Laboratory Investigation

Journal of Neuro-Oncology

, Volume 109, Issue 2, pp 219-227

E-cadherin as a predictive marker of brain metastasis in non-small-cell lung cancer, and its regulation by pioglitazone in a preclinical model

  • Jin Young YooAffiliated withDepartment of Pathology, St. Vincent’s Hospital, The Catholic University of Korea
  • , Seung-Ho YangAffiliated withDepartment of Neurosurgery, St. Vincent’s Hospital, The Catholic University of Korea Email author 
  • , Jung Eun LeeAffiliated withDepartment of Neurosurgery, St. Vincent’s Hospital, The Catholic University of Korea
  • , Deog Gon ChoAffiliated withDepartment of Thoracic Surgery, St. Vincent’s Hospital, The Catholic University of Korea
  • , Hoon Kyo KimAffiliated withDepartment of Internal Medicine, St. Vincent’s Hospital, The Catholic University of Korea
  • , Sung Hwan KimAffiliated withDepartment of Radiation Oncology, St. Vincent’s Hospital, The Catholic University of Korea
  • , Il Sup KimAffiliated withDepartment of Neurosurgery, St. Vincent’s Hospital, The Catholic University of Korea
  • , Jae Taek HongAffiliated withDepartment of Neurosurgery, St. Vincent’s Hospital, The Catholic University of Korea
  • , Jae Hoon SungAffiliated withDepartment of Neurosurgery, St. Vincent’s Hospital, The Catholic University of Korea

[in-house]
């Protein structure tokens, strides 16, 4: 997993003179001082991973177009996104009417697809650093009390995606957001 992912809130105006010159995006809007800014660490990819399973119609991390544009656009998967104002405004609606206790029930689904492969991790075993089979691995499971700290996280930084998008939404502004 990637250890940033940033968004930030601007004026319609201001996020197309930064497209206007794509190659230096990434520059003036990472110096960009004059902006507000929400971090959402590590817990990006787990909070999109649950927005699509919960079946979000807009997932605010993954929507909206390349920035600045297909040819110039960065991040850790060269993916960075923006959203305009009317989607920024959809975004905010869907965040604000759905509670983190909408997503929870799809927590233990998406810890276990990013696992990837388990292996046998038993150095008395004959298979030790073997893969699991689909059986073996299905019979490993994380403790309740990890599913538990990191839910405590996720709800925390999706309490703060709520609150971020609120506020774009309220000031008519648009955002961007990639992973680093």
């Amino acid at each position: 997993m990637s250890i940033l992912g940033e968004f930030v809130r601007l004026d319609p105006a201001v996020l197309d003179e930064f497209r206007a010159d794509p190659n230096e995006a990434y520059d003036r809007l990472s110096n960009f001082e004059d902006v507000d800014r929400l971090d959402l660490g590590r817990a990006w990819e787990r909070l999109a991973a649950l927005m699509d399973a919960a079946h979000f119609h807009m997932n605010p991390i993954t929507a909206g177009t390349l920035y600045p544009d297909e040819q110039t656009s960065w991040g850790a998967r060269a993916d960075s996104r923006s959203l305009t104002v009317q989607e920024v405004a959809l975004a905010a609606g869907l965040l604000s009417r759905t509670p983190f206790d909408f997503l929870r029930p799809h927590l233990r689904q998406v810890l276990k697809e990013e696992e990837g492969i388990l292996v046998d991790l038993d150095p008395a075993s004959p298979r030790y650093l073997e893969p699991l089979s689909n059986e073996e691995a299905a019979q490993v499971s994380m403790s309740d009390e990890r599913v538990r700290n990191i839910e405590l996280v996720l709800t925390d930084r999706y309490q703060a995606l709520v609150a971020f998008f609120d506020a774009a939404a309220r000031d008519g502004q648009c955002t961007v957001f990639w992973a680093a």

• , Byung Chul SonAffiliated withDepartment of Neurosurgery, St. Vincent’s Hospital, The Catholic University of Korea
    • , Sang Won LeeAffiliated withDepartment of Neurosurgery, St. Vincent’s Hospital, The Catholic University of Korea

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Abstract

It remains unclear whether patients with non-small-cell lung cancer (NSCLC) develop brain metastasis during or after standard therapy. We attempted to identify biological markers that predict brain metastasis, and investigated how to modulate expression of such markers. A case–control study of patients who were newly diagnosed with NSCLC and who had developed brain metastasis during follow-up was conducted between 2004 and 2009. These patients were compared with a control group of patients who had NSCLC but no evidence of brain metastasis. Immunohistochemical analysis of expression of Ki-67, p53, Bcl-2, Bax, vascular endothelial growth factor, epidermal growth factor receptor, caspase-3, and E-cadherin was conducted. The methylation status of the genes for O6-methylguanine-DNA-methyltransferase, tissue inhibitor of matrix metalloproteinase (TIMP)-2, TIMP-3, and death-associated protein-kinase was also determined, by use of a methylation-specific polymerase chain reaction. A significantly increased risk of developing brain metastasis was associated with the presence of primary tumors with low E-cadherin expression in patients with NSCLC. We also investigated the effects of pioglitazone, a peroxisome proliferator-activated receptor γ-activating drug, in tumor-bearing mouse models. We found that E-cadherin expression was proportional to pioglitazone exposure time. Interestingly, pioglitazone pretreatment before cancer cell inoculation prevented loss of E-cadherin expression and reduced expression of MMP9 and fibronectin, compared with the control group. E-cadherin expression could be a predictor of brain metastasis in patients with NSCLC. Preventive treatment with pioglitazone may be useful for modulating E-cadherin expression.

Keywords

Biomarker Brain metastasis NSCLC PPARγ Prevention E-cadherin